Book Review: The Trust by Sean Keefer
Few books have the ability to grab such a universal, non-discriminatory reader base as The Trust by Sean Keefer. I tend to read literary fiction and YA. I’m not a fan of action or of legal thrillers – in fact, I kind of hate the genre both on film and in literature. Starting in on The Trust, I expected a painfully obvious plot with paper thin characters. But this novel refused to be boxed in by my unfair expectations and now holds its own as one of my favorite reads of 2011.
The first thing that got me was the narrative voice. Our protagonist is Noah Parks, a young attorney with whom it is easy to identify. He’s got a troubled past, which sometimes makes his personal life a struggle. He is successful and intelligent, but doesn’t have an annoying God complex to make the reader fall out of like with him. He’s just a guy, and that’s part of the allure.
We have a few pages to get acquainted to Noah, and then – BAM – the mystery begins. A stodgy elderly gentleman journeys into Noah’s office and, although he doesn’t have an appointment, demands to be seen right away. He’s accusatory and vain and clearly believes Noah’s time isn’t worth nearly as much as his own.
“Why are you in my deceased friend’s will?” he demands to know. “I was his attorney for years, and I’ve never even heard of you. Why would he secretly modify his last will and testament and put YOU in charge of the estate?”
Before Noah can explain his ignorance of the issue and wonder at the deceased man’s reasoning for entangling him in these affairs, the gentleman continues.
“He’s added in a clause about a safety deposit box at the Bank of Charleston, says you’re the only one who’s allowed to access it. Says if anyone else tries to get into it that the contents will be destroyed. You can imagine my upset at this whole situation. Now tell me, why YOU?”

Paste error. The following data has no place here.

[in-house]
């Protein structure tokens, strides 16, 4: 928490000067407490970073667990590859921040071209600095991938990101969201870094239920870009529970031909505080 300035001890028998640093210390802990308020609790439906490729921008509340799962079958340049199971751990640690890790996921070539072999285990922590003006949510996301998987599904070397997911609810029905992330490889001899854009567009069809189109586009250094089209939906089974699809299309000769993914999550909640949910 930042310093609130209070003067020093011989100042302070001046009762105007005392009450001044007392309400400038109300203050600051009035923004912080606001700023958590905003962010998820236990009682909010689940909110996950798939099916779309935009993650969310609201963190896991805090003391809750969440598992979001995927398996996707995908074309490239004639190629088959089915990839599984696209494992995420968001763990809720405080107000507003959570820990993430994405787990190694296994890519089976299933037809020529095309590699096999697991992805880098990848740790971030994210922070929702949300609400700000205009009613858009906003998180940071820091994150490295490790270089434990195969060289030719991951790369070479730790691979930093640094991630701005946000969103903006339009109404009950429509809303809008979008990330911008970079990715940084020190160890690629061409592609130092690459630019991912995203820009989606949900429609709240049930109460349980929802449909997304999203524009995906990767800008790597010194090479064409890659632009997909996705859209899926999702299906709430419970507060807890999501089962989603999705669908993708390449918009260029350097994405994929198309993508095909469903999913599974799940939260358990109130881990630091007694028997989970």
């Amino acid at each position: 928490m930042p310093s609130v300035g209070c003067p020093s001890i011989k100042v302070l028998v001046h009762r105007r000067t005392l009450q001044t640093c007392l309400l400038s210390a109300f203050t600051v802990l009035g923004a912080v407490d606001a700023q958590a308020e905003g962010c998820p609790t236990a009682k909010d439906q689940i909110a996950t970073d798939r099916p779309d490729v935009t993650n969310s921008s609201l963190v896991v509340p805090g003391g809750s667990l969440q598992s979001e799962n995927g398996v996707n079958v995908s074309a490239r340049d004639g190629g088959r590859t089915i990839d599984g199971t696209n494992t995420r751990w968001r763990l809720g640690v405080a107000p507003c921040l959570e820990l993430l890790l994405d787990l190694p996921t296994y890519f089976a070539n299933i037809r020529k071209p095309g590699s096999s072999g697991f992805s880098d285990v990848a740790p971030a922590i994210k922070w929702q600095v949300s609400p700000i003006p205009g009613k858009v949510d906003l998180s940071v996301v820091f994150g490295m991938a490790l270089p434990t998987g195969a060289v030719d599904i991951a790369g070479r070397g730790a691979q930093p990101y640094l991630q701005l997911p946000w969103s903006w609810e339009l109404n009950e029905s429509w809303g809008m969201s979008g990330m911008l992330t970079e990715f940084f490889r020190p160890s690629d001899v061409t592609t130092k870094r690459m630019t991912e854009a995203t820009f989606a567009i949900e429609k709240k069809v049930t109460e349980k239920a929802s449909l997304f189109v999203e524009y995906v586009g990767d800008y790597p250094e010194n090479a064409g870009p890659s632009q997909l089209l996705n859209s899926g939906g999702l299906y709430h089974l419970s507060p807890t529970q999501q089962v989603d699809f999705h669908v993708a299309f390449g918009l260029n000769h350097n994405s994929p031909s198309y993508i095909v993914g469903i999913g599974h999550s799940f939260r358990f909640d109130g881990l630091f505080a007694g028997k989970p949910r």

Indeed, why Noah. That’s the central question of the novel. It begins as a simple hmm and turns into an oh-my-God-I-need-to-know-now situation as people connected to the estate begin to drop off like flies at the hands of an unknown killer.
The title of this novel has two pertinent meanings. The Trust represents a large sum of money left behind by the deceased, but it’s also something more, a concept central to the novel and its core mystery. Who can Noah trust?
Just when you assume you’ve figured out who’s behind the rash of murders, your prime suspect will end up in a body bag. You’ll have no choice but to continue turning the pages, looking for an answer, praying that your favorite character isn’t next on the hit list. In that way, Keefer is a master of creating suspense. Despite having many other obligations, I finished The Trust in a day and a half. I couldn’t stop until I knew, and I didn’t figure it out until the author wanted me to.
Sean Keefer’s debut novel has many great strengths – the ability to draw the reader in with a sense of urgency, the creation of characters both likable and detestable but always authentic, the way in which the setting permeates the story and makes the world that much more real – this is a novel you won’t want to pass up.
Trust me, and give The Trust a good read-through. You won’t regret it!
Read my interview with the author by visiting this link!
This review is part of a Novel Publicity blog tour.
Book Trailer for The Trust: